Cellulitis of the Feet – Causes, Symptoms and Treatment

Cellulitis of the Feet – Causes, Symptoms and Treatment

Cellulitis is a relatively common infection of the skin and the soft tissues underneath that occurs when bacteria enter an opening in the skin. Certain individuals are more at risk for cellulitis, but knowing what to watch for and how to prevent the condition can help keep your feet safe. Today, we take a closer look at the causes, symptoms and treatment options for cellulitis of the feet.
Causes and Symptoms of Cellulitis

As we noted above, cellulitis is an infection that occurs when bacteria makes its way under your skin. Because of this, the most common causes of cellulitis include the development of cuts or sores, complications associated with surgery, foreign objects becoming embedded in the skin, or conditions like eczema or psoriasis.

Similarly, certain individuals are at an elevated risk for developing cellulitis for one reason or another. Those individuals include diabetics, people with peripheral artery disease or other circulatory issues, individuals with liver disease or those with a weakened immune system.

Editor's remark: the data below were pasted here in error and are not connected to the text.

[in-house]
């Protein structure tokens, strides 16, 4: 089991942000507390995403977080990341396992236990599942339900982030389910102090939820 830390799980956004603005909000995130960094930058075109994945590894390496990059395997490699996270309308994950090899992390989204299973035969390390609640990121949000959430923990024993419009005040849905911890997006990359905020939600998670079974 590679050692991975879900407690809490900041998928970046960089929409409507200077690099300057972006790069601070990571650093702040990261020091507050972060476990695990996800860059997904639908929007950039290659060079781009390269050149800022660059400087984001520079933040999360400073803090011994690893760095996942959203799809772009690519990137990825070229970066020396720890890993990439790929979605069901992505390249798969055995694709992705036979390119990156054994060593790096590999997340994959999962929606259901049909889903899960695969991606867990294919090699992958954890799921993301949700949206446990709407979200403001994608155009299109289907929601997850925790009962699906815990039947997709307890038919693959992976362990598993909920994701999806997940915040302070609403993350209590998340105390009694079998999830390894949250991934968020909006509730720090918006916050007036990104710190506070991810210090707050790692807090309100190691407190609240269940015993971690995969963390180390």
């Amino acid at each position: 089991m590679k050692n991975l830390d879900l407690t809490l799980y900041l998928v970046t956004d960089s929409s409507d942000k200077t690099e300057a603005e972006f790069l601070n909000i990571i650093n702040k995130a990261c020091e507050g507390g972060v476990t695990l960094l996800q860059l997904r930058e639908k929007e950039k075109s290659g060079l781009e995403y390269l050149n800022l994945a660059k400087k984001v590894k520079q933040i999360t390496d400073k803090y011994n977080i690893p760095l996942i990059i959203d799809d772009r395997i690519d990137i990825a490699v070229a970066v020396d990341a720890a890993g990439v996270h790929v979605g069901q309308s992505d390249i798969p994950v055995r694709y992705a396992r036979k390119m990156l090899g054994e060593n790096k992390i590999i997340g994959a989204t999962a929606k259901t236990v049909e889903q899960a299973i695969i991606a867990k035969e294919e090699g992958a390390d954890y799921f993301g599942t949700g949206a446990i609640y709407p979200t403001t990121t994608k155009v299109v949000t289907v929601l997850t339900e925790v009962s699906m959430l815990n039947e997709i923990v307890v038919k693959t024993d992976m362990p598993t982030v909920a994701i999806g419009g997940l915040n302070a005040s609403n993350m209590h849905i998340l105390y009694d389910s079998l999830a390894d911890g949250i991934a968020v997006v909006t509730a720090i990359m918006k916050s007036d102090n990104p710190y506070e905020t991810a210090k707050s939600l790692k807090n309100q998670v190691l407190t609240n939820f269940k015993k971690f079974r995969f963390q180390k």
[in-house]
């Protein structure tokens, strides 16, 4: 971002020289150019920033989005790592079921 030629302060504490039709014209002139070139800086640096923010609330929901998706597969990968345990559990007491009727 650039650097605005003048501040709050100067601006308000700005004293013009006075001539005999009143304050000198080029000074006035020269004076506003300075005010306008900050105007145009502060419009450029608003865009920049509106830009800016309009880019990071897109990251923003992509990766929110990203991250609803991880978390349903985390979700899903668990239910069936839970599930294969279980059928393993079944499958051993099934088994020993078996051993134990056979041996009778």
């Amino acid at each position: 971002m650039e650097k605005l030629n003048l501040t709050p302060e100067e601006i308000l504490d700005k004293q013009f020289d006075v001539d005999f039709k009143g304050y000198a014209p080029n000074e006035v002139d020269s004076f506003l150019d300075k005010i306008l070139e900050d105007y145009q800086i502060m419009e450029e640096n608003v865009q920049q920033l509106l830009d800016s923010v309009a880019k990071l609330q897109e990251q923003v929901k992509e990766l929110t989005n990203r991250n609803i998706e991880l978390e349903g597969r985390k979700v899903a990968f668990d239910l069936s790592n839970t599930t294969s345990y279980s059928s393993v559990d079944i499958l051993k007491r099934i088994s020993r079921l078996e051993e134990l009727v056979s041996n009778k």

Symptoms of cellulitis include:

Pain or tenderness
Leaking of yellow, clear fluid or pus

If your symptoms of cellulitis are accompanied by a high fever or vomiting, contact a medical professional right away, as it could be a sign of a serious problem.
Diagnosis and Treatment Of Cellulitis

If you suspect that you have cellulitis, consider heading into a foot specialist’s office. They’ll begin by conducting a physical exam of your feet and going over your family history. From there, they may perform some additional tests, like a blood test to look for bacteria, an x-ray to search for impediments or bone infection, and a culture of the infection to determine exactly what type of bacteria has developed.

Caught early enough, conservative treatments work wonders for cellulitis of the foot. Common conservative treatment options include rest, elevation, over-the-counter pain relievers and oral antibiotics. If your infection is a little more severe, or you have other medical issues, your doctor may opt for IV-delivered antibiotics.

In rare cases, surgery is necessary to remove the infection or to deal with any lingering affects of cellulitis in your feet. The doctor will open and drain the abscess or pus that has collected in the area and cut away any dead tissue so that healing can occur. Surgery is more common in diabetics or individuals with neuropathic issues in their extremities.

Most patients experience a decrease in symptoms a few days after they begin their treatment plan, and they eventually go on to have a full recovery. Keeping your feet clean and caring to any cuts and wounds can prevent any future developments of cellulitis.